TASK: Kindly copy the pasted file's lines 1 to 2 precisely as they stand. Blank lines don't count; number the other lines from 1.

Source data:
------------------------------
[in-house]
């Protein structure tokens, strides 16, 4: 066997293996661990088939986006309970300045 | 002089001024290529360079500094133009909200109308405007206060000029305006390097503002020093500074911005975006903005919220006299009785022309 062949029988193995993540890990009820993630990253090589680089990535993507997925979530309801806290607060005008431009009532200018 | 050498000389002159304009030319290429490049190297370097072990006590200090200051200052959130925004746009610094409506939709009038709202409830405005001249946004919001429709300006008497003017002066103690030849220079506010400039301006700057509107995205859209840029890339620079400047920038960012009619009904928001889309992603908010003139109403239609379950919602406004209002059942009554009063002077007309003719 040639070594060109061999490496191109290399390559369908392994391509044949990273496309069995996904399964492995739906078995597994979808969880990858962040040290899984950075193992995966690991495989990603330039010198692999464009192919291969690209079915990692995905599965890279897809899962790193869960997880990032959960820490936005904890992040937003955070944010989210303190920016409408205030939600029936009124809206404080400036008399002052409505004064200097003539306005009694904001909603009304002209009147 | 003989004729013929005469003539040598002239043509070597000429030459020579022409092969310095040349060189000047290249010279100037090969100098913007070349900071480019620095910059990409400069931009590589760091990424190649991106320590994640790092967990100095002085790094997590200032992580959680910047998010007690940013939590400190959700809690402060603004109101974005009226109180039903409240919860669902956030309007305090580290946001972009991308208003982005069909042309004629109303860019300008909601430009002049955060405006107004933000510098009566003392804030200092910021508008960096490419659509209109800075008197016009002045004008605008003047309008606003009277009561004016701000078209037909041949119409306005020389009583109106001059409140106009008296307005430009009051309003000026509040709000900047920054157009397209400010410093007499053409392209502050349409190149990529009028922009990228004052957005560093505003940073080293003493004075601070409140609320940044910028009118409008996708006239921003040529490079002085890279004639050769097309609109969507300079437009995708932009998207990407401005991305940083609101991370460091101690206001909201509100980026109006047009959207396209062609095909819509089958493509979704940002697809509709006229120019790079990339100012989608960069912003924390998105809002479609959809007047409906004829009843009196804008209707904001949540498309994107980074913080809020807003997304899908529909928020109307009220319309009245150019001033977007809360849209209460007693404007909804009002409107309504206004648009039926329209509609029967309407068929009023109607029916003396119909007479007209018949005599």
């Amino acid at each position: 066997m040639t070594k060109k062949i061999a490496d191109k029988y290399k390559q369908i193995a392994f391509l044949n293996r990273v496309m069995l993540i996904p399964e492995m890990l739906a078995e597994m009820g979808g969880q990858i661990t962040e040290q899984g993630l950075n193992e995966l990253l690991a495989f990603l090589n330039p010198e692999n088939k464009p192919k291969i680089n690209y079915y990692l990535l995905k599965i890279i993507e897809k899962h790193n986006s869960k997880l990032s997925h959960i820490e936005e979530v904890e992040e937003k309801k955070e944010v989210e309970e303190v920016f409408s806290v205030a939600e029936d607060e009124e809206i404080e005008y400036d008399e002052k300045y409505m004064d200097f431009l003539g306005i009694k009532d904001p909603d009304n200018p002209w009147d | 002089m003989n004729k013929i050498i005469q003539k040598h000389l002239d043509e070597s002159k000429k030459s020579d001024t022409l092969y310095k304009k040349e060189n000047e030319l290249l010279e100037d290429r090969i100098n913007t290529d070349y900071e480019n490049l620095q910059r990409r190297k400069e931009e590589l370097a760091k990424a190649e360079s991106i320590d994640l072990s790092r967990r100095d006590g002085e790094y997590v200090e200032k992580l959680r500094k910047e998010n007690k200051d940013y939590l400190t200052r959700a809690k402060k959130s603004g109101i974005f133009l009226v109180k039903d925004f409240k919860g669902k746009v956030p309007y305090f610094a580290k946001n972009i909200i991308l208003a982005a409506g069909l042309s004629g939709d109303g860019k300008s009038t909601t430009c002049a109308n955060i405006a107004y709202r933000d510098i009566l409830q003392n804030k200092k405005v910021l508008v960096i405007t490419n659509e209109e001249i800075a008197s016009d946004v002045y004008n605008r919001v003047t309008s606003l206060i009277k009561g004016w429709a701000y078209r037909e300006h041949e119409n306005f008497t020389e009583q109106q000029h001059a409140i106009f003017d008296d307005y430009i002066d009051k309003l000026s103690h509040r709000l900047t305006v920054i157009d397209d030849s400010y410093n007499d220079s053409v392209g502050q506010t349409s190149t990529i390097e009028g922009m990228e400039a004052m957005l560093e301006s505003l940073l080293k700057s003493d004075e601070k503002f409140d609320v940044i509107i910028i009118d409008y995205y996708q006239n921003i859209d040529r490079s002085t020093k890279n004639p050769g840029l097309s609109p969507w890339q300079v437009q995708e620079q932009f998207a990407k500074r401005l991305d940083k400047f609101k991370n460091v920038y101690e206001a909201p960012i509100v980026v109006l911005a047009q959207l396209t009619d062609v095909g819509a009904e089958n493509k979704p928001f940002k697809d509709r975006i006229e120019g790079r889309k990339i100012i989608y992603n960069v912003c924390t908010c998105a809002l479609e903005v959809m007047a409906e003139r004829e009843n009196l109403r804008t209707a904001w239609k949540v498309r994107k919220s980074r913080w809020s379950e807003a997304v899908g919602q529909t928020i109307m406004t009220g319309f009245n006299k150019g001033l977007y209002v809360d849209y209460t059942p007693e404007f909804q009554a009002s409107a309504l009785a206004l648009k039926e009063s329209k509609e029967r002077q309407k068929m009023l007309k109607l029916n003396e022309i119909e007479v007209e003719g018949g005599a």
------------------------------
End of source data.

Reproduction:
[in-house]
């Protein structure tokens, strides 16, 4: 066997293996661990088939986006309970300045 | 002089001024290529360079500094133009909200109308405007206060000029305006390097503002020093500074911005975006903005919220006299009785022309 062949029988193995993540890990009820993630990253090589680089990535993507997925979530309801806290607060005008431009009532200018 | 050498000389002159304009030319290429490049190297370097072990006590200090200051200052959130925004746009610094409506939709009038709202409830405005001249946004919001429709300006008497003017002066103690030849220079506010400039301006700057509107995205859209840029890339620079400047920038960012009619009904928001889309992603908010003139109403239609379950919602406004209002059942009554009063002077007309003719 040639070594060109061999490496191109290399390559369908392994391509044949990273496309069995996904399964492995739906078995597994979808969880990858962040040290899984950075193992995966690991495989990603330039010198692999464009192919291969690209079915990692995905599965890279897809899962790193869960997880990032959960820490936005904890992040937003955070944010989210303190920016409408205030939600029936009124809206404080400036008399002052409505004064200097003539306005009694904001909603009304002209009147 | 003989004729013929005469003539040598002239043509070597000429030459020579022409092969310095040349060189000047290249010279100037090969100098913007070349900071480019620095910059990409400069931009590589760091990424190649991106320590994640790092967990100095002085790094997590200032992580959680910047998010007690940013939590400190959700809690402060603004109101974005009226109180039903409240919860669902956030309007305090580290946001972009991308208003982005069909042309004629109303860019300008909601430009002049955060405006107004933000510098009566003392804030200092910021508008960096490419659509209109800075008197016009002045004008605008003047309008606003009277009561004016701000078209037909041949119409306005020389009583109106001059409140106009008296307005430009009051309003000026509040709000900047920054157009397209400010410093007499053409392209502050349409190149990529009028922009990228004052957005560093505003940073080293003493004075601070409140609320940044910028009118409008996708006239921003040529490079002085890279004639050769097309609109969507300079437009995708932009998207990407401005991305940083609101991370460091101690206001909201509100980026109006047009959207396209062609095909819509089958493509979704940002697809509709006229120019790079990339100012989608960069912003924390998105809002479609959809007047409906004829009843009196804008209707904001949540498309994107980074913080809020807003997304899908529909928020109307009220319309009245150019001033977007809360849209209460007693404007909804009002409107309504206004648009039926329209509609029967309407068929009023109607029916003396119909007479007209018949005599």